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Health IT

 

Jonathan Linkous has resigned as CEO of the American Telemedicine Association (ATA), the group announced on Aug. 7, after leading the organization since it was founded in 1993.

Implementing a new electronic health record (EHR) system will thin a hospital’s financial margins in the first year, according to a report released by credit rating agency Moody's Investors Service, but they usually return to normal afterward.

The Healthcare Information and Management Systems Society (HIMSS) has selected Harold “Hal” Wolf III, an alum of the Chartis Group and Kaiser Permanente, as its new president and CEO.

Edward Marx will take over as the new chief information officer at Cleveland Clinic, effective Sept. 1.

Neal Patterson, the co-founder and CEO of health IT giant Cerner, died July 9 at age 67, according to a company statement.

 

Recent Headlines

OIG: CMS should try to recover $729M in erroneously paid EHR incentives

Out of the $6 billion CMS made in Medicare electronic health records (EHR) incentive payments by June 2014, the HHS Office of the Inspector General (OIG) estimated $729 million was paid to professionals who didn’t meet meaningful use requirements.

Cerner wins Veterans Affairs EHR contract without competitive bidding process

Confirming months of speculation, Cerner has been selected to replace the U.S. Department of Veterans Affairs’ in-house electronic health record system.

eClinicalWorks to pay $155M to settle claims it faked certification

Electronic health record (EHR) vendor eClinicalWorks will pay $155 million to settle a False Claims Act lawsuit alleging it “falsely obtained” meaningful use certification and gave customers kickbacks in exchange for publicly promoting its products.

Health IT groups oppose $22M cut to ONC in Trump’s budget

Reducing funding to the Office of the National Coordinator for Health IT (ONC) from $60 million to $38 million, as the Trump administration has proposed, may hamper advancements in interoperability and the goals of 21st Century Cures Act, according to several leading health IT groups.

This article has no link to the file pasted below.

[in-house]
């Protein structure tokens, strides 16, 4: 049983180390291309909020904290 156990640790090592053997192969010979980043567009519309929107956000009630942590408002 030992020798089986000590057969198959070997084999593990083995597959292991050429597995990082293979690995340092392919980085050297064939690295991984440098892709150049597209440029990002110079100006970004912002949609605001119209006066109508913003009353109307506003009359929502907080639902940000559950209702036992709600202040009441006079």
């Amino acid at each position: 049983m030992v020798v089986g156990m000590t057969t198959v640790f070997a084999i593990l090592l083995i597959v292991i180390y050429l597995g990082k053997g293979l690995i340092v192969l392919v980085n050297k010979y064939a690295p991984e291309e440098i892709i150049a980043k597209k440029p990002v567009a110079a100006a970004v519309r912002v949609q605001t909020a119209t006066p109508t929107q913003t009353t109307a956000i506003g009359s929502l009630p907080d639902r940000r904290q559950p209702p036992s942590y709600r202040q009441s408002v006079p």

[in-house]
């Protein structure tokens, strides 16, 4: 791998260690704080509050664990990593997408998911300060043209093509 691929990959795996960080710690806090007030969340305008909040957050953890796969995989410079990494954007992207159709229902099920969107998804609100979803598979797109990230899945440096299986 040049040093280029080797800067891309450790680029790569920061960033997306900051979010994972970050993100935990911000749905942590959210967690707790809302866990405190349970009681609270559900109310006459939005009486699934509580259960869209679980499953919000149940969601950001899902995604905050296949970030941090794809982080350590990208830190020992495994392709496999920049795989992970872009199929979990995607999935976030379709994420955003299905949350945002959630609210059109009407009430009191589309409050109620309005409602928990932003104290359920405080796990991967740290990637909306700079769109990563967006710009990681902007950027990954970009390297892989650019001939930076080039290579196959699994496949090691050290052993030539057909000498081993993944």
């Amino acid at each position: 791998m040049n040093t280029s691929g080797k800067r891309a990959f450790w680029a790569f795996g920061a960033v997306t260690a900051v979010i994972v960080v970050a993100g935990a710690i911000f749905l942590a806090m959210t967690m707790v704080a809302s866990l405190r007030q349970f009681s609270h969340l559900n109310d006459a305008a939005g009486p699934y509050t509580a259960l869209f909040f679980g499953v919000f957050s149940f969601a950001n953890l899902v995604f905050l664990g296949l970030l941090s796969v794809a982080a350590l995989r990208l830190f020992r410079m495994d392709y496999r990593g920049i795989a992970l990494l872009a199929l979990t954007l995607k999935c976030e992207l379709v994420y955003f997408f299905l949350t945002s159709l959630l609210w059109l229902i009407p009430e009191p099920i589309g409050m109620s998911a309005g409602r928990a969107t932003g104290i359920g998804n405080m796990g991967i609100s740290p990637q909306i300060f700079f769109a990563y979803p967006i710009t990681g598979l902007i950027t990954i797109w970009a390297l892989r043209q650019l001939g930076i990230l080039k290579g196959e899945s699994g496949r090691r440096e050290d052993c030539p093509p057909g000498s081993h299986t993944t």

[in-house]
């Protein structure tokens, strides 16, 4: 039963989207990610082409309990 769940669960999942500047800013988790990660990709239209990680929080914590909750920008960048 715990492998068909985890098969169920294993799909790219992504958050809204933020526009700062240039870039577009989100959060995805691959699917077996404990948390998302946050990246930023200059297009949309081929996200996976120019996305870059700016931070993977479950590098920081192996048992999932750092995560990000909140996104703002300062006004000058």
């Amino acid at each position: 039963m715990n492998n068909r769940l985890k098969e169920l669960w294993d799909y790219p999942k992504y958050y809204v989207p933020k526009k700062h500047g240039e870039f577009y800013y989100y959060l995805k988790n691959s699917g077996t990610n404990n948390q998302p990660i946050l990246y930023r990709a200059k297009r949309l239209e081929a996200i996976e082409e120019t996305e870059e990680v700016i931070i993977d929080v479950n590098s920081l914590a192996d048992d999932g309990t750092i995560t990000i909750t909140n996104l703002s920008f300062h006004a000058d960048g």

Fitness trackers improving as heart rate monitors, but terrible at tracking calories

When it comes to tracking calories, wearables like Apple Watch and Fitbit often provide very inaccurate information, according to Stanford University researchers.

Health IT leaders can use WannaCry attack to their advantage

The worldwide ransomware attack using software known as “WannaCry” temporarily disrupted computers at the United Kingdom’s National Health Service, while U.S. healthcare organizations were largely spared, but CIOs and CISOs can still use this incident as a learning opportunity. 

ONC leadership fills out with principal deputy national coordinator

Genevieve Morris has been named principal deputy national coordinator at the Office of the National Coordinator for Health IT (ONC). 

Q&A: Lesson from NHS attack? Don’t delay security patches

The May 12 cyberattack that hit the United Kingdom’s National Health Service (NHS), FedEx and other companies around the globe could have been limited if computers had been regularly applying security patches. John Christly, chief information security officer (CISO) at Netsurion and EventTracker, spoke to HealthExec about what made this ransomware attack unique and how healthcare CISOs can point to it to get others in the C-suite to prioritize cybersecurity.

New York City public hospitals investing $289 million in Epic revenue cycle software

NYC Health + Hospitals, the operator of public hospitals and clinic in New York, announced it will “implement new, advanced revenue cycle technology” from Epic at a cost of $289 million over the next five years.

Cerner still king among EHR vendors

Cerner owns the greatest market share among electronic health record (EHR) vendors, topping competitors McKesson and Epic, while a number of smaller competitors are “thriving,” according to a Kalorama Information report.

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